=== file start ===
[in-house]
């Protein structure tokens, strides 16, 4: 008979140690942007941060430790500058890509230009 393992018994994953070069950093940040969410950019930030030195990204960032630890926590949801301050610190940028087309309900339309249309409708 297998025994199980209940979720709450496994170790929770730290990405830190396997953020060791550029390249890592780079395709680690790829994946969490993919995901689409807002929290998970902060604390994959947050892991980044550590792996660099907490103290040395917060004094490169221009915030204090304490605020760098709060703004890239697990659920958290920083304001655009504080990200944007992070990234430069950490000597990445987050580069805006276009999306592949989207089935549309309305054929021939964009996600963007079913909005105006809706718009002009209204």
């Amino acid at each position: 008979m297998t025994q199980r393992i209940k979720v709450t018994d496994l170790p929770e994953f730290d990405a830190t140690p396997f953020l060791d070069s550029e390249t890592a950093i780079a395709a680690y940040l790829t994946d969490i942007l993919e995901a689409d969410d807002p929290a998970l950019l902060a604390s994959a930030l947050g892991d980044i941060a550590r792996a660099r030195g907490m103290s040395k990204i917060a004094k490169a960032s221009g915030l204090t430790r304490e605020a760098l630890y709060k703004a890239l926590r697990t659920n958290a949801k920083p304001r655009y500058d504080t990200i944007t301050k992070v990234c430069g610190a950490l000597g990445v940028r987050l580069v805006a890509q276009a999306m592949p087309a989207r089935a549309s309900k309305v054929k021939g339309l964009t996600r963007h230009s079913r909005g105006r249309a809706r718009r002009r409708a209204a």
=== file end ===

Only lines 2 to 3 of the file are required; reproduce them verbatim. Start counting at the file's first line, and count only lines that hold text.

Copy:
């Protein structure tokens, strides 16, 4: 008979140690942007941060430790500058890509230009 393992018994994953070069950093940040969410950019930030030195990204960032630890926590949801301050610190940028087309309900339309249309409708 297998025994199980209940979720709450496994170790929770730290990405830190396997953020060791550029390249890592780079395709680690790829994946969490993919995901689409807002929290998970902060604390994959947050892991980044550590792996660099907490103290040395917060004094490169221009915030204090304490605020760098709060703004890239697990659920958290920083304001655009504080990200944007992070990234430069950490000597990445987050580069805006276009999306592949989207089935549309309305054929021939964009996600963007079913909005105006809706718009002009209204």
């Amino acid at each position: 008979m297998t025994q199980r393992i209940k979720v709450t018994d496994l170790p929770e994953f730290d990405a830190t140690p396997f953020l060791d070069s550029e390249t890592a950093i780079a395709a680690y940040l790829t994946d969490i942007l993919e995901a689409d969410d807002p929290a998970l950019l902060a604390s994959a930030l947050g892991d980044i941060a550590r792996a660099r030195g907490m103290s040395k990204i917060a004094k490169a960032s221009g915030l204090t430790r304490e605020a760098l630890y709060k703004a890239l926590r697990t659920n958290a949801k920083p304001r655009y500058d504080t990200i944007t301050k992070v990234c430069g610190a950490l000597g990445v940028r987050l580069v805006a890509q276009a999306m592949p087309a989207r089935a549309s309900k309305v054929k021939g339309l964009t996600r963007h230009s079913r909005g105006r249309a809706r718009r002009r409708a209204a």